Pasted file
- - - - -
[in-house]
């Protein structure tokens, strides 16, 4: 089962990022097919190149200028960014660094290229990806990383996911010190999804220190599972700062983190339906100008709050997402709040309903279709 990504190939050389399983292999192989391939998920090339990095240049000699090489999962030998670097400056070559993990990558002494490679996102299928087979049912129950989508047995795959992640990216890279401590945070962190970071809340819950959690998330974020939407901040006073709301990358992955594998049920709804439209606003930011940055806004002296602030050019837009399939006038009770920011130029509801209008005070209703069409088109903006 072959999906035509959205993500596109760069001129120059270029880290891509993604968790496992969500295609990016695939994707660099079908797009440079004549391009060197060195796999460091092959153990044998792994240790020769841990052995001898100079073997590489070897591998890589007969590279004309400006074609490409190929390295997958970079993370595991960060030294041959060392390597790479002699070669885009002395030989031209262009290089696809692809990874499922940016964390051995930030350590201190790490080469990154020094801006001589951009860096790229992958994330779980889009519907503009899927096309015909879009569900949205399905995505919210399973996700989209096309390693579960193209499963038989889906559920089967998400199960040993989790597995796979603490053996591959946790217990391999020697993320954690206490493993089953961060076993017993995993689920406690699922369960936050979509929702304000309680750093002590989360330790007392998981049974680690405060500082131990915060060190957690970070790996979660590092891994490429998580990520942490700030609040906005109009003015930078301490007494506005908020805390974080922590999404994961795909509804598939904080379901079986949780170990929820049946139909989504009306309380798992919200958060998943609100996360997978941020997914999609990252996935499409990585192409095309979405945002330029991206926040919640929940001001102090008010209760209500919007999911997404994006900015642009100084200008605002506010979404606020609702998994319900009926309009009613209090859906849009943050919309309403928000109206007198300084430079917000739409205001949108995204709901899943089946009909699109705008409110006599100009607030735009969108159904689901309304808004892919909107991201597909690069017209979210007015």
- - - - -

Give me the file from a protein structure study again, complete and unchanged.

[in-house]
């Protein structure tokens, strides 16, 4: 089962990022097919190149200028960014660094290229990806990383996911010190999804220190599972700062983190339906100008709050997402709040309903279709 990504190939050389399983292999192989391939998920090339990095240049000699090489999962030998670097400056070559993990990558002494490679996102299928087979049912129950989508047995795959992640990216890279401590945070962190970071809340819950959690998330974020939407901040006073709301990358992955594998049920709804439209606003930011940055806004002296602030050019837009399939006038009770920011130029509801209008005070209703069409088109903006 072959999906035509959205993500596109760069001129120059270029880290891509993604968790496992969500295609990016695939994707660099079908797009440079004549391009060197060195796999460091092959153990044998792994240790020769841990052995001898100079073997590489070897591998890589007969590279004309400006074609490409190929390295997958970079993370595991960060030294041959060392390597790479002699070669885009002395030989031209262009290089696809692809990874499922940016964390051995930030350590201190790490080469990154020094801006001589951009860096790229992958994330779980889009519907503009899927096309015909879009569900949205399905995505919210399973996700989209096309390693579960193209499963038989889906559920089967998400199960040993989790597995796979603490053996591959946790217990391999020697993320954690206490493993089953961060076993017993995993689920406690699922369960936050979509929702304000309680750093002590989360330790007392998981049974680690405060500082131990915060060190957690970070790996979660590092891994490429998580990520942490700030609040906005109009003015930078301490007494506005908020805390974080922590999404994961795909509804598939904080379901079986949780170990929820049946139909989504009306309380798992919200958060998943609100996360997978941020997914999609990252996935499409990585192409095309979405945002330029991206926040919640929940001001102090008010209760209500919007999911997404994006900015642009100084200008605002506010979404606020609702998994319900009926309009009613209090859906849009943050919309309403928000109206007198300084430079917000739409205001949108995204709901899943089946009909699109705008409110006599100009607030735009969108159904689901309304808004892919909107991201597909690069017209979210007015």